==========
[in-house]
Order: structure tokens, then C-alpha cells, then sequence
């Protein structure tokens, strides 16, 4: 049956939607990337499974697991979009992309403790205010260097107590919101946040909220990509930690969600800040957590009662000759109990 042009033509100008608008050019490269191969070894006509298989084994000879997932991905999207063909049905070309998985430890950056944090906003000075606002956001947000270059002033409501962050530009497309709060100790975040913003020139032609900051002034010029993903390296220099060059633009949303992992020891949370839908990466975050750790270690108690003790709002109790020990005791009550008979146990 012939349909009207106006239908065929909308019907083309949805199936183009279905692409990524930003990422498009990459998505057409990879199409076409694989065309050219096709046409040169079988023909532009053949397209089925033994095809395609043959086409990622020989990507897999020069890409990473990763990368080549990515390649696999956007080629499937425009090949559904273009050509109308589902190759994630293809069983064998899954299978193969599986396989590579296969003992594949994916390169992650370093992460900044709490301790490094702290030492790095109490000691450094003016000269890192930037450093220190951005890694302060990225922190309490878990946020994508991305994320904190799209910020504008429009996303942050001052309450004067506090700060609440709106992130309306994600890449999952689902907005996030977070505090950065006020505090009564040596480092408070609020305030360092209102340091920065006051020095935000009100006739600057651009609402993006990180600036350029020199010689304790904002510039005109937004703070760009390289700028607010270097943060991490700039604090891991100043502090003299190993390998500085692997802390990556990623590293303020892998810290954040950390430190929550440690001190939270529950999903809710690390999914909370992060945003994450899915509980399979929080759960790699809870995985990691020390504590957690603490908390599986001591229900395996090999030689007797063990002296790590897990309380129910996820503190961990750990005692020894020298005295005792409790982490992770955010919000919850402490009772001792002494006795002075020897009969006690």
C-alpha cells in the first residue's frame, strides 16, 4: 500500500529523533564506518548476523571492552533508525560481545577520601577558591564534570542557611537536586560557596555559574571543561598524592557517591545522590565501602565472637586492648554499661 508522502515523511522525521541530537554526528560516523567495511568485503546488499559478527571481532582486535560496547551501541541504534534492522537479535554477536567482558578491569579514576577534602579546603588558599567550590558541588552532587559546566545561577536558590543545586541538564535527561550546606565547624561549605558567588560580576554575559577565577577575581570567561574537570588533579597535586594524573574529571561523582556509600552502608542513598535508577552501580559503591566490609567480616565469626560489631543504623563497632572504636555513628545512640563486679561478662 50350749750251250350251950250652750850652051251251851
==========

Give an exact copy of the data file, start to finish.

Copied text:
[in-house]
Order: structure tokens, then C-alpha cells, then sequence
């Protein structure tokens, strides 16, 4: 049956939607990337499974697991979009992309403790205010260097107590919101946040909220990509930690969600800040957590009662000759109990 042009033509100008608008050019490269191969070894006509298989084994000879997932991905999207063909049905070309998985430890950056944090906003000075606002956001947000270059002033409501962050530009497309709060100790975040913003020139032609900051002034010029993903390296220099060059633009949303992992020891949370839908990466975050750790270690108690003790709002109790020990005791009550008979146990 012939349909009207106006239908065929909308019907083309949805199936183009279905692409990524930003990422498009990459998505057409990879199409076409694989065309050219096709046409040169079988023909532009053949397209089925033994095809395609043959086409990622020989990507897999020069890409990473990763990368080549990515390649696999956007080629499937425009090949559904273009050509109308589902190759994630293809069983064998899954299978193969599986396989590579296969003992594949994916390169992650370093992460900044709490301790490094702290030492790095109490000691450094003016000269890192930037450093220190951005890694302060990225922190309490878990946020994508991305994320904190799209910020504008429009996303942050001052309450004067506090700060609440709106992130309306994600890449999952689902907005996030977070505090950065006020505090009564040596480092408070609020305030360092209102340091920065006051020095935000009100006739600057651009609402993006990180600036350029020199010689304790904002510039005109937004703070760009390289700028607010270097943060991490700039604090891991100043502090003299190993390998500085692997802390990556990623590293303020892998810290954040950390430190929550440690001190939270529950999903809710690390999914909370992060945003994450899915509980399979929080759960790699809870995985990691020390504590957690603490908390599986001591229900395996090999030689007797063990002296790590897990309380129910996820503190961990750990005692020894020298005295005792409790982490992770955010919000919850402490009772001792002494006795002075020897009969006690």
C-alpha cells in the first residue's frame, strides 16, 4: 500500500529523533564506518548476523571492552533508525560481545577520601577558591564534570542557611537536586560557596555559574571543561598524592557517591545522590565501602565472637586492648554499661 508522502515523511522525521541530537554526528560516523567495511568485503546488499559478527571481532582486535560496547551501541541504534534492522537479535554477536567482558578491569579514576577534602579546603588558599567550590558541588552532587559546566545561577536558590543545586541538564535527561550546606565547624561549605558567588560580576554575559577565577577575581570567561574537570588533579597535586594524573574529571561523582556509600552502608542513598535508577552501580559503591566490609567480616565469626560489631543504623563497632572504636555513628545512640563486679561478662 50350749750251250350251950250652750850652051251251851